I'm not sure about ES and Honduras, but in Costa Rica there are the Borucas who live in small regions close to the Panama border. I visited one of their communities and it was quite large and well organized. They still speak in their native tongue and it looks like their community is around 2,500 people.

I traveled throughout CR for a month, from the Nicaragua border to the Panama border. I visited many cities and small towns in pretty much every region. I also heard a Creole language being spoken in the Caribbean side. From what I heard it may be derived from Jamaican Creole.

This made me realize how diverse Costa Rica is and also that there are way more Native American groups than people account for in Central America.
Interesting, I always like hearing about these groups . Though I have to say, Costa Rica has a population of 4 million. 2,500 speakers of a native language is not really a significant number. I am sure we can find groups like this in every country in the hemisphere. Any native language that has less than 100,000 is pretty much on their death bed. With out governments throwing major resources at them, they wont survive. I think its great when we have these surviving groups that speak their native languages though. In the case of El Salvador I doubt there is anything like that, Anyone that speaks a Native language in El Salvador is probably over the age of 50, and the little Native language that does remain is laced heavily with Spanish words. It is only slightly better in Honduras. In North eastern Honduras you have people that speak Miskito language and you also have a good amount of people that speak Garifuna on the North coast. Garifuna is a langauge that belongs the Arawak language group from the Caribbean islands. Garifuna is also spoken in parts of Belize and Guatemala. I have yet to meet a Honduran Native that speaks Mayan or Lenca, those language are pretty much gone and the only Salvadoreans I have met that were fluent in Nahuat were senior citizens.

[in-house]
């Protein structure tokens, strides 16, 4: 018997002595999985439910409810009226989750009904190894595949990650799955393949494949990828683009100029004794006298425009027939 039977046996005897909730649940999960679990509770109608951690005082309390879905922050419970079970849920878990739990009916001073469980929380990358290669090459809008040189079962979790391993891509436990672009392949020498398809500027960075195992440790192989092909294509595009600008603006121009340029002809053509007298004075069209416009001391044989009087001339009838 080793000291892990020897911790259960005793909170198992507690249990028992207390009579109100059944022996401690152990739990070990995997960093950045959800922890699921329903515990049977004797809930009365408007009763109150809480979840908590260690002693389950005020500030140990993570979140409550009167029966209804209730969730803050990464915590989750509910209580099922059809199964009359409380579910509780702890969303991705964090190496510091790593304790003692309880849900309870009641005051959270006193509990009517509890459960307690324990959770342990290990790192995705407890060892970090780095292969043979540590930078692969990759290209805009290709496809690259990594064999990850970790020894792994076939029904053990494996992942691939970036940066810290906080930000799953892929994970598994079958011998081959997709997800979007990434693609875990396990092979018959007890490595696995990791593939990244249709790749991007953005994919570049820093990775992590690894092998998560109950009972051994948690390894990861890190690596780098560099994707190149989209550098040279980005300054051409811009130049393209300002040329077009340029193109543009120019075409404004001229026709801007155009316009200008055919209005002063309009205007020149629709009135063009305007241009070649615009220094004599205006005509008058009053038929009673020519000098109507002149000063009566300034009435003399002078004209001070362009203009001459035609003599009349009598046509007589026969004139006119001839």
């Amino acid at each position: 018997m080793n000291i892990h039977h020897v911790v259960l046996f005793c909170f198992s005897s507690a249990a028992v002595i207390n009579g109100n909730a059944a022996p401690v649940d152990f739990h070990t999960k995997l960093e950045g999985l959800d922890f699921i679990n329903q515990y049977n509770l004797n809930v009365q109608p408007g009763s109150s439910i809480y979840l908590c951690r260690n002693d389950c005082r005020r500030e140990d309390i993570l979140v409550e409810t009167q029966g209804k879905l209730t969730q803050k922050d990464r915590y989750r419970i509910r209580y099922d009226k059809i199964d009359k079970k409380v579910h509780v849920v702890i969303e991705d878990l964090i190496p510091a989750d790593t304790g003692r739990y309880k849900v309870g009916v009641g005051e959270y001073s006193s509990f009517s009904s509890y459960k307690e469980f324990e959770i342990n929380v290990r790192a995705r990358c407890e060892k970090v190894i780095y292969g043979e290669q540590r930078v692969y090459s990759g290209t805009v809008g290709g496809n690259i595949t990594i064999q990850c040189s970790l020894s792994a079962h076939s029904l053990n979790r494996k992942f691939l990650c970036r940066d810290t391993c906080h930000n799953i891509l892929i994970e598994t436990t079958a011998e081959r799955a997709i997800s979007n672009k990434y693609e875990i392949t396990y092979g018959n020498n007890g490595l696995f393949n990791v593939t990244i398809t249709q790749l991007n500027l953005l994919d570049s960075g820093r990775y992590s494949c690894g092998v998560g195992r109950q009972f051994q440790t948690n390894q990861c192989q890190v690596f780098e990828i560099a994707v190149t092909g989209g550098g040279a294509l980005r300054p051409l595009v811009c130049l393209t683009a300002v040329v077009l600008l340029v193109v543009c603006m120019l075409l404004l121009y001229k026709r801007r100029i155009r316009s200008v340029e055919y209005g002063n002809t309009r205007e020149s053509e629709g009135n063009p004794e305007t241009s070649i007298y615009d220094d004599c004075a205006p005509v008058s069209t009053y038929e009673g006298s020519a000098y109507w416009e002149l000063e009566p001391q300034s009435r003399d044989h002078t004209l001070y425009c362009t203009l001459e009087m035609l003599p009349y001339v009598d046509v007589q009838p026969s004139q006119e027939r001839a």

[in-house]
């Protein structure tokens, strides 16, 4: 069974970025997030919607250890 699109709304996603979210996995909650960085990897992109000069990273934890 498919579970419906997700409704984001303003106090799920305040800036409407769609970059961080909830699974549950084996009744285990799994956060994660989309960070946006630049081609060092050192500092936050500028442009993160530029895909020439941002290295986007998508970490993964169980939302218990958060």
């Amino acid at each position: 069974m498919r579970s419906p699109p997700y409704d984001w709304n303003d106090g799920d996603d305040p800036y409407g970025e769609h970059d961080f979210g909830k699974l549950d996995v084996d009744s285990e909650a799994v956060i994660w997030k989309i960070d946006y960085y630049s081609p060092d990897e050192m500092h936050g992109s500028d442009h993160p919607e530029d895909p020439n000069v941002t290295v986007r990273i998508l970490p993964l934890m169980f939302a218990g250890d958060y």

Guatemala has many speakers of several native langauges, but even in Guatemala all commerce, government business and education is conducted in Spanish. It is a shame that children of the larger Mayan communities are not taught in their language at school. They should be, at least partially IMO.
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Old 02-23-2017, 05:06 PM
 
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Quote:
Originally Posted by UrbanLuis View Post
Interesting, I always like hearing about these groups . Though I have to say, Costa Rica has a population of 4 million. 2,500 speakers of a native language is not really a significant number. I am sure we can find groups like this in every country in the hemisphere. Any native language that has less than 100,000 is pretty much on their death bed. With out governments throwing major resources at them, they wont survive. I think its great when we have these surviving groups that speak their native languages though. In the case of El Salvador I doubt there is anything like that, Anyone that speaks a Native language in El Salvador is probably over the age of 50, and the little Native language that does remain is laced heavily with Spanish words. It is only slightly better in Honduras. In North eastern Honduras you have people that speak Miskito language and you also have a good amount of people that speak Garifuna on the North coast. Garifuna is a langauge that belongs the Arawak language group from the Caribbean islands. Garifuna is also spoken in parts of Belize and Guatemala. I have yet to meet a Honduran Native that speaks Mayan or Lenca, those language are pretty much gone and the only Salvadoreans I have met that were fluent in Nahuat were senior citizens.